WHO EVER THOUGHT ADELAIDE COULD TAKE IT?
So blazoned the headline in the pictorial ‘centrefold’ of Adelaide University student newspaper On Dit. To what was it referring? On Saturday 15th September 1973 Adelaide witnessed an event never seen before on its streets in all its 136 year history. It was the parade of 100 or so young people led by eight of their company each carrying a large pink beglittered letter which collectively spelled GAY PRIDE.
GAY PRIDE, what did it mean? There followed a large pink banner with the words HOMOSEXUAL LIBERATION in bold black capital letters. Yes, it was a group of youthful homosexual men and women, their friends and supporters, who had ‘taken to the streets’ to proclaim homosexual/gay pride. It was the PROUD PARADE, Adelaide’s very first Gay Pride March organised by Gay Activists Alliance Adelaide.
The Proud Parade was Adelaide’s climax of Gay Pride Week, a week of activities, celebratory and political, held across the country in Adelaide, Brisbane, Sydney and Melbourne. At this time most Australians would have associated the word GAY with ‘having or showing a joyous mood’. The country received an education that week as it learned that young radical homosexual men and women were using it to describe themselves, with a sense of pride and celebration.
The parade began in Victoria Square, proceeded down King William, Grenfell, Pulteney and Rundle Streets and concluded with a Speak Out in the Parklands adjacent to the Torrens Parade Grounds. Pink and black flags, banners and balloons made for a colourful spectacle. Flags depicted a pink triangle, the symbol that homosexual men were forced to wear in Nazi concentration camps, and adopted as a prominent international totem by the early gay liberation movement.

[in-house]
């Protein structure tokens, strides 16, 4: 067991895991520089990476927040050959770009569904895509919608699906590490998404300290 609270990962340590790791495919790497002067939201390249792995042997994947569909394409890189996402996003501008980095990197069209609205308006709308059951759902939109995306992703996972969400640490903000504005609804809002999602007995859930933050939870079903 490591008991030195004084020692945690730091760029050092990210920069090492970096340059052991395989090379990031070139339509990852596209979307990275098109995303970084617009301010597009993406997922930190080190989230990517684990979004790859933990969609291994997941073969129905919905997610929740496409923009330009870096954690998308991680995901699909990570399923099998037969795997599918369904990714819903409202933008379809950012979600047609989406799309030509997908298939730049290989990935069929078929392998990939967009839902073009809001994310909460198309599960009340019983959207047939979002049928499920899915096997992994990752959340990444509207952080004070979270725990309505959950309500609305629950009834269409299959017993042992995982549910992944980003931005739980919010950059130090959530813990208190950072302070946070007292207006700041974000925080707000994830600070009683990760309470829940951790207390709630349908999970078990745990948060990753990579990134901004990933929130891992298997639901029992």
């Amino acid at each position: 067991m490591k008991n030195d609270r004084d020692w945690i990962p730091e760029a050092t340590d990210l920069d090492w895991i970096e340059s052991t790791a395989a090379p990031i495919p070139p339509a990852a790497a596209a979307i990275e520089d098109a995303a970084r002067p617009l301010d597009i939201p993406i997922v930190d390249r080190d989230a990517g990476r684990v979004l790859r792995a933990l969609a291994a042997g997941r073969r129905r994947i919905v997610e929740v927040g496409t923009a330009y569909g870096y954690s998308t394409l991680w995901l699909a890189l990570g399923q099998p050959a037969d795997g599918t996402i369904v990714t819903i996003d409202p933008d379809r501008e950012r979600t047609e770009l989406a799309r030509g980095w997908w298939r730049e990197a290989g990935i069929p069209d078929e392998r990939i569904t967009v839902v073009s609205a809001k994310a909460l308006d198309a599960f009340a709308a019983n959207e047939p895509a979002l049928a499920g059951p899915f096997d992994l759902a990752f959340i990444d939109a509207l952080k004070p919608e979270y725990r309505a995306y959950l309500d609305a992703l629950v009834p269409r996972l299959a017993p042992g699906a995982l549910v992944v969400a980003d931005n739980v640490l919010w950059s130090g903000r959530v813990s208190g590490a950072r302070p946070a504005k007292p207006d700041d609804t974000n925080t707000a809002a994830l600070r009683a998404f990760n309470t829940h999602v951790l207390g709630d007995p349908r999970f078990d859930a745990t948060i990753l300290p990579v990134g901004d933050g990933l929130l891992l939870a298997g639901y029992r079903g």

The tone of the march was celebratory with singing and chanting:
TWO FOUR SIX EIGHT GAY IS JUST A GOOD AS STRAIGHT
THREE FIVE SEVEN NINE TRY IT OUR WAY JUST ONE TIME!
ONE IN TWENTY OF YOU IS ONE OF US.
The ‘anthem’ of the day, sung to the tune of The Teddy Bears Picnic, was rendered fulsomely by some marchers:
If you go onto the streets today you’re in for a big surprise
If you onto the streets today you’d better go in disguise
For every gay that ever there was
Is out on the street today because
Today’s the day that all the gays are marching.
Happy homosexuals, we’re homosexuals, we’re having a wonderful time today
Singing, dancing and having fun because we’re proud to say we’re gay.
Rundle Street, not yet a mall, was abuzz with Saturday morning shoppers and marchers reported a sense of exhilaration as they proceeded down it. After the Parklands Speak Out small groups went back into Rundle Street singing, dancing and chanting; in and out of stores, up and down escalators and mingling happily with the Saturday morning shoppers. Some intrepid liberationists even held a same-sex ‘love-in’ in David Jones bed department!
Male homosexuality was still criminalised in South Australia at that time and ignorance, fear, even hostility, were prevailing attitudes. Only the year before Adelaide University law lecturer Dr George Duncan had been thrown into the River Torrens and drowned because his attackers believed him to be homosexual. The very idea of expressing pride in being homosexual was new and novel.
How was such a public manifestation received? The October edition of Boiled Sweets, the Gay Activists Alliance magazine, reported that “apart from the throwing of two eggs, Adelaide shoppers were very well behaved”. It rated Gay Pride Week “happy, colourful and peaceful” and concluded: “..if it has made straight society more aware that we exist, and refuse to be politely invisible, then indeed GPW (Gay Pride Week) must have been successful”.